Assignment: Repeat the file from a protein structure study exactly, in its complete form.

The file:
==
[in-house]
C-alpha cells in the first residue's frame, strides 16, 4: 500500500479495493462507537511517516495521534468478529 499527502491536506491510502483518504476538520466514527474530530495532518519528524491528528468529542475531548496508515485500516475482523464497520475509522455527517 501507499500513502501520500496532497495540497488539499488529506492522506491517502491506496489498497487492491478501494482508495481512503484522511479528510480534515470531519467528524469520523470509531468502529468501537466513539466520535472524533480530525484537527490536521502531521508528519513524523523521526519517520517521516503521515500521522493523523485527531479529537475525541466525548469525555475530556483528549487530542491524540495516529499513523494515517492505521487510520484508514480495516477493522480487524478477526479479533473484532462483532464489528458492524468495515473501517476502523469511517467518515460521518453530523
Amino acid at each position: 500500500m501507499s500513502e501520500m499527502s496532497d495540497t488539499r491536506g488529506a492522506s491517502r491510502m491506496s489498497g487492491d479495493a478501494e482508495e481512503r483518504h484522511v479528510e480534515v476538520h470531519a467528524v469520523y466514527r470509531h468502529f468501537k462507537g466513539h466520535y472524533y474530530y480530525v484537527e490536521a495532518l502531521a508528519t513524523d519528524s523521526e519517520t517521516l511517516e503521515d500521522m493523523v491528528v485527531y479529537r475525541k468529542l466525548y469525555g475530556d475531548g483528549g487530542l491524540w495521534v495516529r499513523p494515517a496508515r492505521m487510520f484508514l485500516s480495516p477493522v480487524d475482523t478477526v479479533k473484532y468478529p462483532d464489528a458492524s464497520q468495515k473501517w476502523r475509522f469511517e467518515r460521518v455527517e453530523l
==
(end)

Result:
[in-house]
C-alpha cells in the first residue's frame, strides 16, 4: 500500500479495493462507537511517516495521534468478529 499527502491536506491510502483518504476538520466514527474530530495532518519528524491528528468529542475531548496508515485500516475482523464497520475509522455527517 501507499500513502501520500496532497495540497488539499488529506492522506491517502491506496489498497487492491478501494482508495481512503484522511479528510480534515470531519467528524469520523470509531468502529468501537466513539466520535472524533480530525484537527490536521502531521508528519513524523523521526519517520517521516503521515500521522493523523485527531479529537475525541466525548469525555475530556483528549487530542491524540495516529499513523494515517492505521487510520484508514480495516477493522480487524478477526479479533473484532462483532464489528458492524468495515473501517476502523469511517467518515460521518453530523
Amino acid at each position: 500500500m501507499s500513502e501520500m499527502s496532497d495540497t488539499r491536506g488529506a492522506s491517502r491510502m491506496s489498497g487492491d479495493a478501494e482508495e481512503r483518504h484522511v479528510e480534515v476538520h470531519a467528524v469520523y466514527r470509531h468502529f468501537k462507537g466513539h466520535y472524533y474530530y480530525v484537527e490536521a495532518l502531521a508528519t513524523d519528524s523521526e519517520t517521516l511517516e503521515d500521522m493523523v491528528v485527531y479529537r475525541k468529542l466525548y469525555g475530556d475531548g483528549g487530542l491524540w495521534v495516529r499513523p494515517a496508515r492505521m487510520f484508514l485500516s480495516p477493522v480487524d475482523t478477526v479479533k473484532y468478529p462483532d464489528a458492524s464497520q468495515k473501517w476502523r475509522f469511517e467518515r460521518v455527517e453530523l